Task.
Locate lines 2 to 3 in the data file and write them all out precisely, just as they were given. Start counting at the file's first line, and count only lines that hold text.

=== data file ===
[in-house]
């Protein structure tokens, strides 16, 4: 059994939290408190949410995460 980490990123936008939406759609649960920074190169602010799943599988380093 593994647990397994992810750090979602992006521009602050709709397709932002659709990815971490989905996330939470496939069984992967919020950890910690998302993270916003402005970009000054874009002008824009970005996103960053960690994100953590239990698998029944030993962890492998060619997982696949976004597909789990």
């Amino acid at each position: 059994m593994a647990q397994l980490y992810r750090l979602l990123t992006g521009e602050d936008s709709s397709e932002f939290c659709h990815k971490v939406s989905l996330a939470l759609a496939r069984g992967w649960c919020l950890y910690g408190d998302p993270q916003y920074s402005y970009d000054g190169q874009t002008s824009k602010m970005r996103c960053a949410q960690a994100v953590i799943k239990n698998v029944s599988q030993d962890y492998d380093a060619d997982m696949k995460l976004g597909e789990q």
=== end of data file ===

């Protein structure tokens, strides 16, 4: 059994939290408190949410995460 980490990123936008939406759609649960920074190169602010799943599988380093 593994647990397994992810750090979602992006521009602050709709397709932002659709990815971490989905996330939470496939069984992967919020950890910690998302993270916003402005970009000054874009002008824009970005996103960053960690994100953590239990698998029944030993962890492998060619997982696949976004597909789990």
């Amino acid at each position: 059994m593994a647990q397994l980490y992810r750090l979602l990123t992006g521009e602050d936008s709709s397709e932002f939290c659709h990815k971490v939406s989905l996330a939470l759609a496939r069984g992967w649960c919020l950890y910690g408190d998302p993270q916003y920074s402005y970009d000054g190169q874009t002008s824009k602010m970005r996103c960053a949410q960690a994100v953590i799943k239990n698998v029944s599988q030993d962890y492998d380093a060619d997982m696949k995460l976004g597909e789990q």